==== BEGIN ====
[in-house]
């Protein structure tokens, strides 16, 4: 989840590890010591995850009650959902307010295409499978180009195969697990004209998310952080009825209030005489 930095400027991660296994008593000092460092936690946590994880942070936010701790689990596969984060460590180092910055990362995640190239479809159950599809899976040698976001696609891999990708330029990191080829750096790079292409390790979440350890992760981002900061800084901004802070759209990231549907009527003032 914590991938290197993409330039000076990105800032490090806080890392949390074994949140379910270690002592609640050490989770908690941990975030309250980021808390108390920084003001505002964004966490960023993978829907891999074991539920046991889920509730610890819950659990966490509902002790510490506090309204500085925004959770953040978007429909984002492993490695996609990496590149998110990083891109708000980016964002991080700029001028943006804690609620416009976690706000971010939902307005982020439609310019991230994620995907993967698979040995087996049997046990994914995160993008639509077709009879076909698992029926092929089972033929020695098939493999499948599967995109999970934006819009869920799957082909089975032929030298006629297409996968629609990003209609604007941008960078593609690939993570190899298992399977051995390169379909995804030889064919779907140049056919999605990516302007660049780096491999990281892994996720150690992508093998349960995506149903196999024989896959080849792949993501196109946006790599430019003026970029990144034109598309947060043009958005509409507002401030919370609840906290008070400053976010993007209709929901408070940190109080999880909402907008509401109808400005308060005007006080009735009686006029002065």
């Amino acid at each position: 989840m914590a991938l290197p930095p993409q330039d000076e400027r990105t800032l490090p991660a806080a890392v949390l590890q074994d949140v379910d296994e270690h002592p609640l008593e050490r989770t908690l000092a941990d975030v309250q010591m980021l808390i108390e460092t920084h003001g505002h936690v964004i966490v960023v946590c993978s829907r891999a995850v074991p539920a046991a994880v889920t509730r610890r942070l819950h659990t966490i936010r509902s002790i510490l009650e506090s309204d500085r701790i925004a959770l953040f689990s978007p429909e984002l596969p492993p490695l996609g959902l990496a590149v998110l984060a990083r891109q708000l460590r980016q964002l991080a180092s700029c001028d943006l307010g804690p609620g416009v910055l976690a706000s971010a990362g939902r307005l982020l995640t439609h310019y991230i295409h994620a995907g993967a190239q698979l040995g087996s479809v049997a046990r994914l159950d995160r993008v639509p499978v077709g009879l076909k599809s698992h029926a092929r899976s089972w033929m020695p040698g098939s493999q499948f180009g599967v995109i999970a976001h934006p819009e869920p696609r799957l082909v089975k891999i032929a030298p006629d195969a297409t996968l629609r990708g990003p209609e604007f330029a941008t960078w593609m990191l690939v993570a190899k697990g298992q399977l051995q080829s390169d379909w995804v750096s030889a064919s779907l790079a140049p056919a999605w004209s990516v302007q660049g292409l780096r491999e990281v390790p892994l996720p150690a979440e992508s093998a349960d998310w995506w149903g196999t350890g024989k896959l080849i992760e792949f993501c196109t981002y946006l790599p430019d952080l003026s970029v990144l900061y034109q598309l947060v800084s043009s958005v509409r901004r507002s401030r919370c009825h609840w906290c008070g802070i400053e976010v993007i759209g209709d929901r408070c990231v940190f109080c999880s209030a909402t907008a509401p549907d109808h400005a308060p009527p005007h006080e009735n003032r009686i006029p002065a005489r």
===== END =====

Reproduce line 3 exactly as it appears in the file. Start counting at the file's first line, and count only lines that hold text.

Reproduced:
């Amino acid at each position: 989840m914590a991938l290197p930095p993409q330039d000076e400027r990105t800032l490090p991660a806080a890392v949390l590890q074994d949140v379910d296994e270690h002592p609640l008593e050490r989770t908690l000092a941990d975030v309250q010591m980021l808390i108390e460092t920084h003001g505002h936690v964004i966490v960023v946590c993978s829907r891999a995850v074991p539920a046991a994880v889920t509730r610890r942070l819950h659990t966490i936010r509902s002790i510490l009650e506090s309204d500085r701790i925004a959770l953040f689990s978007p429909e984002l596969p492993p490695l996609g959902l990496a590149v998110l984060a990083r891109q708000l460590r980016q964002l991080a180092s700029c001028d943006l307010g804690p609620g416009v910055l976690a706000s971010a990362g939902r307005l982020l995640t439609h310019y991230i295409h994620a995907g993967a190239q698979l040995g087996s479809v049997a046990r994914l159950d995160r993008v639509p499978v077709g009879l076909k599809s698992h029926a092929r899976s089972w033929m020695p040698g098939s493999q499948f180009g599967v995109i999970a976001h934006p819009e869920p696609r799957l082909v089975k891999i032929a030298p006629d195969a297409t996968l629609r990708g990003p209609e604007f330029a941008t960078w593609m990191l690939v993570a190899k697990g298992q399977l051995q080829s390169d379909w995804v750096s030889a064919s779907l790079a140049p056919a999605w004209s990516v302007q660049g292409l780096r491999e990281v390790p892994l996720p150690a979440e992508s093998a349960d998310w995506w149903g196999t350890g024989k896959l080849i992760e792949f993501c196109t981002y946006l790599p430019d952080l003026s970029v990144l900061y034109q598309l947060v800084s043009s958005v509409r901004r507002s401030r919370c009825h609840w906290c008070g802070i400053e976010v993007i759209g209709d929901r408070c990231v940190f109080c999880s209030a909402t907008a509401p549907d109808h400005a308060p009527p005007h006080e009735n003032r009686i006029p002065a005489r």